Utah domestic violence incident ends in apparent murder-suicide, suspect posted video to Snapchat

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[Editor’s note: This article discusses suicide. If you or someone you know is having thoughts of suicide, please contact the National Suicide Prevention Lifeline at 1-800-273-TALK (8255)]

A woman in Utah was killed Friday in a suspected domestic violence incident by a man who posted about it on Snapchat before taking his own life, authorities said.

Officers responded about 10:30 a.m. to an apartment building in Midvale, about 12 miles south of downtown Salt Lake City.

When officers arrived, 26-year-old Isaac Andre Renfro had barricaded himself in the home, leading to a nearly three-hour standoff with police before Renfro turned the gun on himself.

“Our whole point of the negation was to get these persons out alive," Unified Police Det. Ken Hansen told FOX13. "It’s unfortunate that that didn’t happen."

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Hansen said Friday that users on Snapchat alerted Unified Police about a gruesome video posted to Snapchat by Renfro that officers used to evacuate the building and attempt to negotiate with the 26-year-old.

A woman in Utah was killed Friday in a suspected domestic violence incident by a man who then apparently posted about it on Snapchat before taking his own life, according to officials.

A woman in Utah was killed Friday in a suspected domestic violence incident by a man who then apparently posted about it on Snapchat before taking his own life, according to officials. (FOX13)

One of the people who saw the videos described in graphic detail what was in them.

“He showed a pile of blood on the floor and then a table knocked over and made his way to where the body was and showed the lady just laying there in a big pile of blood,” a woman from Salt Lake City who identified herself as Melissa told FOX13.

In addition to the gruesome scene, Melissa said the 26-year-old also had a message to any viewers.

“He was saying, ‘I’m sorry. I’m sorry. I apologize to my family and my kids.’ And then he just said it was his time to shine,” she told FOX13.

When officers arrived at the home 26-year-old Isaac Andre Renfro had barricaded himself in the home, leading to a nearly three-hour standoff with police before Renfro turned the gun on himself.

When officers arrived at the home 26-year-old Isaac Andre Renfro had barricaded himself in the home, leading to a nearly three-hour standoff with police before Renfro turned the gun on himself. (FOX13)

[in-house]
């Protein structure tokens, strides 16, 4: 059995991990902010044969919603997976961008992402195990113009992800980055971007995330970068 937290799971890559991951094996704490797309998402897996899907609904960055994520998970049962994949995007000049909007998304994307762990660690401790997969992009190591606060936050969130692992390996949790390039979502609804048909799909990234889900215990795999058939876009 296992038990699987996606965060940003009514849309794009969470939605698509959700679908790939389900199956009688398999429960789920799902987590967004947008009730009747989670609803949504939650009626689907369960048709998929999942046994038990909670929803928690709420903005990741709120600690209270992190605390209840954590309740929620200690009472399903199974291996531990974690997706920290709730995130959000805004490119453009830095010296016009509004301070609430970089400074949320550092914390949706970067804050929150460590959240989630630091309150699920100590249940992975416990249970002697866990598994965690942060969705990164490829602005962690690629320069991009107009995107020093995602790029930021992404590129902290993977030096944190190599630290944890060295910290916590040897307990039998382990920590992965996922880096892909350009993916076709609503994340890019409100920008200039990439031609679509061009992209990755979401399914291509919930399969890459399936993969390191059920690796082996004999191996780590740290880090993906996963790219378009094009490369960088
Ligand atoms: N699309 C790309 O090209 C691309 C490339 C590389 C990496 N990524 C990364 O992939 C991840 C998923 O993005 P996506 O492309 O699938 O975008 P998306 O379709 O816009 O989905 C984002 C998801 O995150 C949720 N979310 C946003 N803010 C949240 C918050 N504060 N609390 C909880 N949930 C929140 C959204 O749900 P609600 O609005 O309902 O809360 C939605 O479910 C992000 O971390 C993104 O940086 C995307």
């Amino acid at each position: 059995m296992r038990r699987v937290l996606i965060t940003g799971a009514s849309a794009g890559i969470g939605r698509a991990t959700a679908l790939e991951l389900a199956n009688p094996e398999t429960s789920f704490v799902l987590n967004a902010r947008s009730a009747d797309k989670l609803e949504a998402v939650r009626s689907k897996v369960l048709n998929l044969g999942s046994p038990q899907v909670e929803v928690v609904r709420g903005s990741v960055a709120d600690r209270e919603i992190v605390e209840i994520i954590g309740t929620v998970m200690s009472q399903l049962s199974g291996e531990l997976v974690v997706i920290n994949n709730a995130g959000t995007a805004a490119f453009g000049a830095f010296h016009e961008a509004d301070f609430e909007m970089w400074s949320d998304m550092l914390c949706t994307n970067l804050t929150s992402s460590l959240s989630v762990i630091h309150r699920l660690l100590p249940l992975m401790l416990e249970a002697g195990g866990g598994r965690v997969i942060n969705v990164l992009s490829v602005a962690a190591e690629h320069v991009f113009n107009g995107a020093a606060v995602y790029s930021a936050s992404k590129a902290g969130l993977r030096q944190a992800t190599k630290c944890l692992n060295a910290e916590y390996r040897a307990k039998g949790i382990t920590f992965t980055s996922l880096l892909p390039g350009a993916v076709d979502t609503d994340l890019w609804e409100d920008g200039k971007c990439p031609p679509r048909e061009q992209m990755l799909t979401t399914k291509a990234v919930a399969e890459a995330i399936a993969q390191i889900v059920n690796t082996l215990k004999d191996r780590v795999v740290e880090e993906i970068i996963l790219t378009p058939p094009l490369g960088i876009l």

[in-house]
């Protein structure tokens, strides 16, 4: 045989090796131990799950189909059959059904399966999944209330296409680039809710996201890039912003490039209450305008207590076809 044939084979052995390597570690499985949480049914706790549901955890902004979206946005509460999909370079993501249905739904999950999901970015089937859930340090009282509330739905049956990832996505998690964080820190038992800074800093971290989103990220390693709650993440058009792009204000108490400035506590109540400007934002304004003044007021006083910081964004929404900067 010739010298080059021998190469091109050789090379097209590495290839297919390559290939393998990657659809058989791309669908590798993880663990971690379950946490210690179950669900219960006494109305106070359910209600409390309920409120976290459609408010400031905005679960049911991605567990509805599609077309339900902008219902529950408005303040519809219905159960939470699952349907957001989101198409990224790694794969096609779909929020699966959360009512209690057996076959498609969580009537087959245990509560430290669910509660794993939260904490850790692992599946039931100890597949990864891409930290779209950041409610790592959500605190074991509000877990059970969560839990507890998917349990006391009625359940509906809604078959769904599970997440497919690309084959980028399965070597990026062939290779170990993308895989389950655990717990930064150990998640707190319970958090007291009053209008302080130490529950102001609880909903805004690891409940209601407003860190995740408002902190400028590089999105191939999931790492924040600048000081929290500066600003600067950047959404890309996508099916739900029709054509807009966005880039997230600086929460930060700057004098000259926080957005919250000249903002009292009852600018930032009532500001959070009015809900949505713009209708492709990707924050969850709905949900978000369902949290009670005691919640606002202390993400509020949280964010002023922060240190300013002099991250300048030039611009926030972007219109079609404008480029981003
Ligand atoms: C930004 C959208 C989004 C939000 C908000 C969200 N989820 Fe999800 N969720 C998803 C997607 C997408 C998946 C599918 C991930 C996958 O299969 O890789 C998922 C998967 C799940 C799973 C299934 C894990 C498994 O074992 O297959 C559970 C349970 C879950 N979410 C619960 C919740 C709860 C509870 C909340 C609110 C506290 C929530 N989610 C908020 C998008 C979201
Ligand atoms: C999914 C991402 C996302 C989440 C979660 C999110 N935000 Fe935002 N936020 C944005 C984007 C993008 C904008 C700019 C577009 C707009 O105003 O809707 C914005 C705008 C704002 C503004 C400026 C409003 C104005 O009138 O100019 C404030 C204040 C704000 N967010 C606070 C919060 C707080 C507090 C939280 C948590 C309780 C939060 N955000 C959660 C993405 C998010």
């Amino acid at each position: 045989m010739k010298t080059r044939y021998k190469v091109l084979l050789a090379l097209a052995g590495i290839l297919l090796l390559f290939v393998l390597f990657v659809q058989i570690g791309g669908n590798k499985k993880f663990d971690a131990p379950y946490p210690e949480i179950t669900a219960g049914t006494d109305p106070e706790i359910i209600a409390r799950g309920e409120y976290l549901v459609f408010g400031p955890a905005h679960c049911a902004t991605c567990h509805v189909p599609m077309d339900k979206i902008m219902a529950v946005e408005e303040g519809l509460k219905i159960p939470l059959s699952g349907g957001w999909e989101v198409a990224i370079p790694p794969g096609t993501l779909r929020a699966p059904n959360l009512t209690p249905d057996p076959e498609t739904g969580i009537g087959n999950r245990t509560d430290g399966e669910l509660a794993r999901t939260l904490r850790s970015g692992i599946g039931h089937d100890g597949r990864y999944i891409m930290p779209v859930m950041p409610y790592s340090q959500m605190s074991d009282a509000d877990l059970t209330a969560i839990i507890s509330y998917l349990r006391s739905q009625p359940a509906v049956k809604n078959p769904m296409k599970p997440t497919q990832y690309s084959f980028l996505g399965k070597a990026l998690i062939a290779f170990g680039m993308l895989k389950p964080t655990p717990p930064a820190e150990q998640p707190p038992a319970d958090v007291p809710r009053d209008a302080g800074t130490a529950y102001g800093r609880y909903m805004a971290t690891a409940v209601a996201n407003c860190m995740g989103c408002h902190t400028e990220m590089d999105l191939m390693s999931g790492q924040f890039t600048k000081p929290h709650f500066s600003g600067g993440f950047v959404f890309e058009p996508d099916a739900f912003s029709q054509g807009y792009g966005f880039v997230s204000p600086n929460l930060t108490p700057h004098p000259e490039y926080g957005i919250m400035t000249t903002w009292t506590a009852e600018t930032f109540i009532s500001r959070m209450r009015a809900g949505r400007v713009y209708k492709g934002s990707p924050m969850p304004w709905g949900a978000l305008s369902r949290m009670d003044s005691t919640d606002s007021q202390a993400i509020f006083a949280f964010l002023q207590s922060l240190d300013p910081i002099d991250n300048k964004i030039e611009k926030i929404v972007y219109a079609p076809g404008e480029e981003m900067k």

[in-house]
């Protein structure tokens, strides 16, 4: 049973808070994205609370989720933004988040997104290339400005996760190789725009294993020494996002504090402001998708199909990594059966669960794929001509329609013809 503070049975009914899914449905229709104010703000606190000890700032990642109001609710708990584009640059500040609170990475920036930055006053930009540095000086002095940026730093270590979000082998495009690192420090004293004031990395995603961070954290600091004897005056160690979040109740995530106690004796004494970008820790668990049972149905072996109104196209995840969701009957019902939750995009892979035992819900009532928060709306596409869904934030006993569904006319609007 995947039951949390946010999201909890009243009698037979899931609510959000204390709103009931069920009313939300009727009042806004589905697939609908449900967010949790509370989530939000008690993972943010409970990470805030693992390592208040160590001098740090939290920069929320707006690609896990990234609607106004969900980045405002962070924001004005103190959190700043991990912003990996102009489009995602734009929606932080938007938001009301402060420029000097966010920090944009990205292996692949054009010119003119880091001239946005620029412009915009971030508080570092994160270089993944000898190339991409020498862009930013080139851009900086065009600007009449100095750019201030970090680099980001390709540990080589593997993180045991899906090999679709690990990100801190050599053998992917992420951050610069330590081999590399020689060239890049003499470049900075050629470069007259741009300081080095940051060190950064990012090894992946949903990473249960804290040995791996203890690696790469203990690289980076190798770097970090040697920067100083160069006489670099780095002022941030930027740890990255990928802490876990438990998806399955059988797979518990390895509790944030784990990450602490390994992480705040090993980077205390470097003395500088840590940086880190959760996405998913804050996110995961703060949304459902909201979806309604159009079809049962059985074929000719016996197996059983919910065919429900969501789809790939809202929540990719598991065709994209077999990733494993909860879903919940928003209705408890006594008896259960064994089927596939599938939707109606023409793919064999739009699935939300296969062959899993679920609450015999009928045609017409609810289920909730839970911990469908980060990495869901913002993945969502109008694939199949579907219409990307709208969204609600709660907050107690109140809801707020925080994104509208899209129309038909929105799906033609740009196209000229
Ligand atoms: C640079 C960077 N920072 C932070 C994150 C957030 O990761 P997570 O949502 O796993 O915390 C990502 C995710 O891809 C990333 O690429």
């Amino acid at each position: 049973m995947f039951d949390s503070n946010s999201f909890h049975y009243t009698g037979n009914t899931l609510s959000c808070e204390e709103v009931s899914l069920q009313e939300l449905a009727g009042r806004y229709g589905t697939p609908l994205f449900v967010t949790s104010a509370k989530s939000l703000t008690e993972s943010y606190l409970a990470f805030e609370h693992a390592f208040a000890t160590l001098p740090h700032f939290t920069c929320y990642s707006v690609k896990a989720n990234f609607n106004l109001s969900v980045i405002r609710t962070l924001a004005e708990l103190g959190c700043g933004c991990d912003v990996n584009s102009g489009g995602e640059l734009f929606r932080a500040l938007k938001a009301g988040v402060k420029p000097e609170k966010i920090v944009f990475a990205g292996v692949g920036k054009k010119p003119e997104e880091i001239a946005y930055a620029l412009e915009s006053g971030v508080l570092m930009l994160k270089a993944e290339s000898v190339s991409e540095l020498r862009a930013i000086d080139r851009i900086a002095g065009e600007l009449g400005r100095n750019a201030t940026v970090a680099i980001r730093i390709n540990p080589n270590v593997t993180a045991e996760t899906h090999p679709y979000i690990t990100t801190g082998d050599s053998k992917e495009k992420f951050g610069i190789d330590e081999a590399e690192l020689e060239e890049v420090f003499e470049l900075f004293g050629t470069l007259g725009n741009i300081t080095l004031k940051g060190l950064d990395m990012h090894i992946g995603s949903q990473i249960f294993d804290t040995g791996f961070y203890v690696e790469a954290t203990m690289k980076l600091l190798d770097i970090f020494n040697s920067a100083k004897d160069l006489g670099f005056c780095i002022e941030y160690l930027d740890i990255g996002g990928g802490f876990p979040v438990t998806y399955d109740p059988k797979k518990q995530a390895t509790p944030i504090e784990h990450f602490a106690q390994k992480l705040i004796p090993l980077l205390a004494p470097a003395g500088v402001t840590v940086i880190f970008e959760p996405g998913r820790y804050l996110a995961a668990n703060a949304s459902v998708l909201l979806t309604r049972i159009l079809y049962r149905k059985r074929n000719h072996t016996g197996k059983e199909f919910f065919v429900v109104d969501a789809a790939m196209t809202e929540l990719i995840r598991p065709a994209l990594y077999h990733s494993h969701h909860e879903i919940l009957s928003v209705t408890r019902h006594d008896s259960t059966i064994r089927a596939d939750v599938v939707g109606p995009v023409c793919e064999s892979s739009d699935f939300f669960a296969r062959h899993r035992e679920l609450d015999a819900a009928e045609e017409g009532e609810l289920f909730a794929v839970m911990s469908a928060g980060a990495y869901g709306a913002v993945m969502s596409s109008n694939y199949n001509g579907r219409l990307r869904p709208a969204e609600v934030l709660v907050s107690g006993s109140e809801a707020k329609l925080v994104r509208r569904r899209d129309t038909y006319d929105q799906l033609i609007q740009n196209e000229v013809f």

When a SWAT team stormed into the apartment after gunshots were heard and communication stopped, officers also discovered the body of 26-year-old Miranda Schachinger.

Friends and family held a vigil on Saturday for Schachinger, who worked as a certified nursing assistant while going to nursing school and taking care of her son.

“She didn’t deserve this, and we didn’t deserve to have her taken from us,” Schachinger’s best friend, Miranda Wilson, told FOX13 on Saturday. "She was my very best friend. But if you asked a thousand other people, they would say she was their best friend too because that’s just who she was."

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The victim's mother released a statement that called Schachinger a "great mother, hardworker, and loving to all who crossed paths with her."

Advocates say domestic violence and child abuse cases are on the rise as millions of people are mandated to remain at home to curb coronavirus.

Emergency calls for domestic violence disturbances and violence grew on average between 10 and 30 percent from mid-March to early April, according to a USA Today analysis of crime data from 53 law enforcement agencies in 24 states.

The National Domestic Violence Hotline currently receives around 2,000 calls per day. Katie Ray-Jones, NDVH's chief executive officer, told Fox News in April there wasn't a significant increase, but that may be due to more complex reasons.

"With survivors in such close proximity to their abusers, it can be less safe to reach out for support," she said.

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In Utah, the Unified Police Department said there have been 4 percent more 911 calls about domestic violence than in previous periods, according to the Salt Lake Tribune.

The state's stay-at-home directive was issued on March 27 and lapsed on Friday.

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Those who are in a situation or know someone who is experiencing intimate partner violence and looking for help can call the National Domestic Violence Hotline at 1-800-799-7233. For those in Utah, the Utah Domestic Violence Hotline is 1-800-897-LINK(5465).

Fox News' Hollie McKay contributed to this report.